And, the happier you are when you leave, the better the chance you’ll come back. Since returning patients are the lifeblood of any dental practice, it’s simply in the dentist’s best interests to do everything in his or her power to make sure patients leave the office showing off that beautiful smile.
That being said, most of the fears and anxieties listed above are very real, legitimate issues many patients face. If that includes you, even your dentist’s best efforts will likely fall short of relieving your fear unless you take action yourself to overcome it. The following tips have been collected from countless people just like you who have successfully overcome their own dentophobia so they could properly care for their oral health.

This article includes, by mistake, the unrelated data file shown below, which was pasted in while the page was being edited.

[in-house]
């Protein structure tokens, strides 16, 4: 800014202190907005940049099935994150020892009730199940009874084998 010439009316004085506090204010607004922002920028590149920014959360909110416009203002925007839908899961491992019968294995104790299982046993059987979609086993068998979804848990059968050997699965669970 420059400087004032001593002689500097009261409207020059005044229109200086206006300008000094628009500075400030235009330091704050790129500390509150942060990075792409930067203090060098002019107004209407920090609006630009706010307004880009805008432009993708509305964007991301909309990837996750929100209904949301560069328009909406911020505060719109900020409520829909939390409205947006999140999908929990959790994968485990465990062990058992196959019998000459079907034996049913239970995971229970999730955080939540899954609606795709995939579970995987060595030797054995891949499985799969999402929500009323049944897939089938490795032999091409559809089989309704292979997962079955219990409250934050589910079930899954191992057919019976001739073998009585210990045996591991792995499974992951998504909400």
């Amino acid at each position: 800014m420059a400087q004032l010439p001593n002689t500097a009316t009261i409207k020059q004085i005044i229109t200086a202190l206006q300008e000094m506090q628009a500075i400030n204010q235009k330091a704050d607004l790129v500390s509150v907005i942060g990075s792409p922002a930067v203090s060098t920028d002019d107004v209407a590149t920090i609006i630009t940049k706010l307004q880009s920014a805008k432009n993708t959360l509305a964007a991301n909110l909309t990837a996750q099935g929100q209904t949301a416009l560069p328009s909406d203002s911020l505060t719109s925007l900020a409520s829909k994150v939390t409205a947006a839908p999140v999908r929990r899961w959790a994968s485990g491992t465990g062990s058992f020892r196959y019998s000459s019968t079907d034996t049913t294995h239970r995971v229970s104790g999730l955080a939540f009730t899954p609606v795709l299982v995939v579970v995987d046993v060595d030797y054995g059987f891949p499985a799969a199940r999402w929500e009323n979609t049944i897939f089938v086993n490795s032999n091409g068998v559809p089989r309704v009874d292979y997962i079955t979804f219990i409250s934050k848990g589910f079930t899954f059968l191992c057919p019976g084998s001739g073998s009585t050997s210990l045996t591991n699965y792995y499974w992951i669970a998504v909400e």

How to overcome fear of the dentist
As with most debilitating fear or anxiety, overcoming fear of the dentist requires a multi-pronged approach. In this case, three primary factors are involved:
- Coping mechanisms
- Solutions the dentist can provide
In severe cases, working with a professional therapist or psychologist may be the right choice. In those cases, the patient is likely dealing with more than one trigger for their fear or anxiety, so the tips being discussed here will likely be folded into a larger therapeutic effort. We’re going to move forward from the perspective of applying these tips on your own, but they are no less effective when assisted by a professional.
Preparing for your dental visit